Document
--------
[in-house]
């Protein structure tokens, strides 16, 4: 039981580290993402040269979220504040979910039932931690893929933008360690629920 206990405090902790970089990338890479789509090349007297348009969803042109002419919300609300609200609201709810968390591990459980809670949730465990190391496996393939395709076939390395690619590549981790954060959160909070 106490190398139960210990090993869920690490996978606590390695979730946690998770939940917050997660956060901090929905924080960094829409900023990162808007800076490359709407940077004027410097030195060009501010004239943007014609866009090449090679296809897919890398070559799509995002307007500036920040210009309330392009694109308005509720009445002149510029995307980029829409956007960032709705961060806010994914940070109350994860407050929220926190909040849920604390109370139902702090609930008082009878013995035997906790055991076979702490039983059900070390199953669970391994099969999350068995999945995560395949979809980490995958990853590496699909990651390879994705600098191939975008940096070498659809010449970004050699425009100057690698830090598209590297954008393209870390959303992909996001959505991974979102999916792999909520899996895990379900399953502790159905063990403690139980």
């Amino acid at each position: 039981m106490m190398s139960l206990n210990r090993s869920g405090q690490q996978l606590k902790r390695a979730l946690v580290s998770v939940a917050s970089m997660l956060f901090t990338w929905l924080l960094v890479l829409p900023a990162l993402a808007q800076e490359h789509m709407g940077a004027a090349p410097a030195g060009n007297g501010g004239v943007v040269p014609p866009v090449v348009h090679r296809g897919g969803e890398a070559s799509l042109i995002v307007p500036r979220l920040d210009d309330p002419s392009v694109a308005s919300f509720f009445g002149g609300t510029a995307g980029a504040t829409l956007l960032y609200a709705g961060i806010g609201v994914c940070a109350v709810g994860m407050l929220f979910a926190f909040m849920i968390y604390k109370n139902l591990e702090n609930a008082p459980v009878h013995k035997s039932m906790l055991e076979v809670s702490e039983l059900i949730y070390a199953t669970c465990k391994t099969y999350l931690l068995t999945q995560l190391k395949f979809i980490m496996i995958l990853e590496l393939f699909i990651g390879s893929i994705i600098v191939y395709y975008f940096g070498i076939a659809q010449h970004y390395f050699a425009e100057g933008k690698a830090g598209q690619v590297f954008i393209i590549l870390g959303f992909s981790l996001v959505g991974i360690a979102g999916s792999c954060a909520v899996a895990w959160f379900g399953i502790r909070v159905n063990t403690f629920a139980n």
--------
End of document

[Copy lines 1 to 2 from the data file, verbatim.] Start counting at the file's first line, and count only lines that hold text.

[in-house]
């Protein structure tokens, strides 16, 4: 039981580290993402040269979220504040979910039932931690893929933008360690629920 206990405090902790970089990338890479789509090349007297348009969803042109002419919300609300609200609201709810968390591990459980809670949730465990190391496996393939395709076939390395690619590549981790954060959160909070 106490190398139960210990090993869920690490996978606590390695979730946690998770939940917050997660956060901090929905924080960094829409900023990162808007800076490359709407940077004027410097030195060009501010004239943007014609866009090449090679296809897919890398070559799509995002307007500036920040210009309330392009694109308005509720009445002149510029995307980029829409956007960032709705961060806010994914940070109350994860407050929220926190909040849920604390109370139902702090609930008082009878013995035997906790055991076979702490039983059900070390199953669970391994099969999350068995999945995560395949979809980490995958990853590496699909990651390879994705600098191939975008940096070498659809010449970004050699425009100057690698830090598209590297954008393209870390959303992909996001959505991974979102999916792999909520899996895990379900399953502790159905063990403690139980």